Why, oh, why, all the yammering? It's cute on Gilmore Girls, it's potentially appropriate on West Wing, but at some point all the talky-talky is just too much.
First-time screenwriter Jason Smilovic packs so much dialogue into Lucky Number Slevin that you have to wonder how many Red Bulls the cast needed to spew it all out so fast. One more shot of caffeine and record-holding speed-talker Lucy Liu would have had to put out a 911 to her fellow Angels to resuscitate her.
There's something to be said for quality of words over quantity too. Rory Gilmore might be a jabberjaw, but you'd never catch her saying something as mangled as her "dreams had just been the stuff of pipes." Ugh.
Lame, yes, but consider the lame title, which should be a clear indication that, somewhere down the line, Smilovic, director Paul McGuigan and the rest of the creative team flat ran out of gas.
And still, a movie inspired enough to put hunk-a-lunka Josh Hartnett in nothing but a towel for a good third of the film has to have a few redeeming qualities. In fact, noir-lite Slevin is a giant leap for McGuigan, whose previous work in Wicker Park was a sloppy wreck.
At least Slevin, with all its twisting, turning, bobbing and weaving, is like a funnier, yet not quite as clever Usual Suspects. Our hero is a guy named Slevin (Hartnett), who, after walking in on his cheating girlfriend, runs away to New York. But in the Big Apple his luck's no better: He gets mugged and beaten by gangsters who think he's Nick, the guy who lives in the apartment where Slevin's staying for his visit.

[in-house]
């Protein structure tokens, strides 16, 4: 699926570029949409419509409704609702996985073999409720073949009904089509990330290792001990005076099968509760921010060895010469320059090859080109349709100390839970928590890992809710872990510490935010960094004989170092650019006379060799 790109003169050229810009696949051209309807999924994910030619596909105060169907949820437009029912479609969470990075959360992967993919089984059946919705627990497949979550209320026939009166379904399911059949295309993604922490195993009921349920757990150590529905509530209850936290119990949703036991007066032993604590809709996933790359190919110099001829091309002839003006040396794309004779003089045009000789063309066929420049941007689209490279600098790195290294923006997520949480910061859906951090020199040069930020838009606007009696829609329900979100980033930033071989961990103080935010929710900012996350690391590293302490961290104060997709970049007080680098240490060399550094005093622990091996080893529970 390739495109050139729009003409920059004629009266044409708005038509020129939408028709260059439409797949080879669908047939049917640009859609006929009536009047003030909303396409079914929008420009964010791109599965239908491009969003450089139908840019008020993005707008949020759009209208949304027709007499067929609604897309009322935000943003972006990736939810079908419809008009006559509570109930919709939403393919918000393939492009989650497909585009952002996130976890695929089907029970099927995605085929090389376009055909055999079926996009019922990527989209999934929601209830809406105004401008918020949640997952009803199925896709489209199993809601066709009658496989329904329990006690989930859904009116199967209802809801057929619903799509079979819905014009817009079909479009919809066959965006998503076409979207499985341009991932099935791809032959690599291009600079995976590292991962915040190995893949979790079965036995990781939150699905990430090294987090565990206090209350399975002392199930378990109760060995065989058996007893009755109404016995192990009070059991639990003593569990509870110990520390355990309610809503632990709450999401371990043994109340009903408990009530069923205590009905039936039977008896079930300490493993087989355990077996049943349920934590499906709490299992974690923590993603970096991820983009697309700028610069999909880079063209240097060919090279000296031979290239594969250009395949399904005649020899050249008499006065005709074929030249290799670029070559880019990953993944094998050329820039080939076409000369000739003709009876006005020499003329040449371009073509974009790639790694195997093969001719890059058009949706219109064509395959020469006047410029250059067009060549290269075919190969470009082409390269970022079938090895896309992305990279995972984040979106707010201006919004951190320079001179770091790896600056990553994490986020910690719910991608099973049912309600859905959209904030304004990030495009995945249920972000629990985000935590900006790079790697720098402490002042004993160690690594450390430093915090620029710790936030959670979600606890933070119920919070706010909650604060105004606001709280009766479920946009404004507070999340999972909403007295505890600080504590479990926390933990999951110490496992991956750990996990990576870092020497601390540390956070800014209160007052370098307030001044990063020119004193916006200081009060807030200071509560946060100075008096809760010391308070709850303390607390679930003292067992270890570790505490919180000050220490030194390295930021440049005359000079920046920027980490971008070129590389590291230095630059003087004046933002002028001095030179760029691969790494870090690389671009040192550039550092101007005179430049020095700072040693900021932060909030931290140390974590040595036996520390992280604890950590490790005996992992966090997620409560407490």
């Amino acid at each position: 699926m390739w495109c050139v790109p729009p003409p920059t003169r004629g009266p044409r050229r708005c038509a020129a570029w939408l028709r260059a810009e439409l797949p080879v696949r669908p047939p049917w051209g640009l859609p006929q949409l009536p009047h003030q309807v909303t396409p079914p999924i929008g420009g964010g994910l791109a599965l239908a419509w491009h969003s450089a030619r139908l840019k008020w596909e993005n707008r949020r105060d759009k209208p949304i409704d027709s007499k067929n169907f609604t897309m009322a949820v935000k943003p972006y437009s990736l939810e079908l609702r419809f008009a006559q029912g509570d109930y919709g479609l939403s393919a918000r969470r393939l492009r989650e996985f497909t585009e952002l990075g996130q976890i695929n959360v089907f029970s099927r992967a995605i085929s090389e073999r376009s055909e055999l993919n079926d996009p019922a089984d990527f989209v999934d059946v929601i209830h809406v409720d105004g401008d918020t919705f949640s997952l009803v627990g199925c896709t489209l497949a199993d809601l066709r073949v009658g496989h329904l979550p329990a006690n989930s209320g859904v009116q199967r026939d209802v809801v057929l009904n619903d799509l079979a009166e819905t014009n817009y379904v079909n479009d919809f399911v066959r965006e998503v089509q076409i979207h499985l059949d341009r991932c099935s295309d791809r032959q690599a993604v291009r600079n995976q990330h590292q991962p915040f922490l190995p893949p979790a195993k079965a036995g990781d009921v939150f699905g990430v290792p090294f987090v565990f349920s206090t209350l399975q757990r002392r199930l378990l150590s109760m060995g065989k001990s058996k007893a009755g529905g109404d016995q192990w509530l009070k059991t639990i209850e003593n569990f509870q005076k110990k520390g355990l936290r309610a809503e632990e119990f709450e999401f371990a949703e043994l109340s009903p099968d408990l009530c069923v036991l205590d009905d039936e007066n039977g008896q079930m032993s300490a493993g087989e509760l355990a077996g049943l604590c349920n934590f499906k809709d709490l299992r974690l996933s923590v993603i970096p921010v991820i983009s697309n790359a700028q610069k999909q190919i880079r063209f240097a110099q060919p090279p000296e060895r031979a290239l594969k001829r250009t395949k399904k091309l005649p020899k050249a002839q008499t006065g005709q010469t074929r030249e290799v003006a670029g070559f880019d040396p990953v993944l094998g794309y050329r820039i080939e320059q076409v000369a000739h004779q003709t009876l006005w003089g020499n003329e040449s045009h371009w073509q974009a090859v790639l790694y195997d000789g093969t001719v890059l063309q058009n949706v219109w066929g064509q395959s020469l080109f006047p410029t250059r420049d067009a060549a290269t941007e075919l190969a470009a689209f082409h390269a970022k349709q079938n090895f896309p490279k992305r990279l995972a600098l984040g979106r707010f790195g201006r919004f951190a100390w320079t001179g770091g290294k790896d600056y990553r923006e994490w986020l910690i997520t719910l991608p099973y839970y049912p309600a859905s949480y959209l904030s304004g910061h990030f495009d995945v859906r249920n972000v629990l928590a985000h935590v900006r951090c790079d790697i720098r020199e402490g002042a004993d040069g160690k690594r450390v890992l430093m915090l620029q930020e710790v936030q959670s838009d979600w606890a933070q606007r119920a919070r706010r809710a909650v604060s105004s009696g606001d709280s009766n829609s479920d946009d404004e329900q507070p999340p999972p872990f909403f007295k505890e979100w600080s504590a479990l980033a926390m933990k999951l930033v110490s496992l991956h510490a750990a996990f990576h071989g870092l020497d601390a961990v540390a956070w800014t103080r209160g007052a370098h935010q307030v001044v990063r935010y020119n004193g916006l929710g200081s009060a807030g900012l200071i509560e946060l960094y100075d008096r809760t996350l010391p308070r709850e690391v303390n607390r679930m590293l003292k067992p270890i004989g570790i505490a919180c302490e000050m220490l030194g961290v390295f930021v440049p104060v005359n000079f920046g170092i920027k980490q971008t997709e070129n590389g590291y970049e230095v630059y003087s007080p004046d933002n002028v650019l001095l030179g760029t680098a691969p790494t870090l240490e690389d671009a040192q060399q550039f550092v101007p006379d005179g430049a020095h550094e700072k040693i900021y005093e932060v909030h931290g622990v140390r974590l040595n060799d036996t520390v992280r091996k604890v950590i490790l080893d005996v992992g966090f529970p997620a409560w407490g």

Slevin winds up in Nick's mess, stuck in the middle of a feud between rival gangs, headed by vengeful bosses, the Rabbi (Ben Kingsley) and the Boss (Morgan Freeman). At the same time, he's being shadowed by a creepy killer (Bruce Willis) with unclear motives, and he's being romantically pursued by Lindsey (Liu), Nick's neighbor.
From the opening scene (Willis in a wheelchair regaling a stranger with the tale of the classic "Kansas City shuffle" scam) you know this film is about getting played, and everyone's scamming everyone else. The cast of A-listers has fun with it, especially Freeman in a rare villainous turn. Even Hartnett seems to have discovered a personality since Wicker Park, playing Slevin with a smirk that suggests he knows more than he's letting on.
The tone is all over the place murky one moment, funny the next, but that kind of spottiness works, especially when the slick production and quick pace take your attention away from what's really going on.
But the filmmakers can't keep it up. Eventually they run low on witty one-liners and kick up the schmaltz (including truly dorky "who's your favorite Bond" bed banter between Liu and Hartnett). It's then that this slick, would-be hardcore thriller becomes just a slick, softcore setup for what amounts to a fast-talking pile of mush.
Clare Pfeiffer Ramsey writes about film for Metro Times. Send comments to firstname.lastname@example.org.
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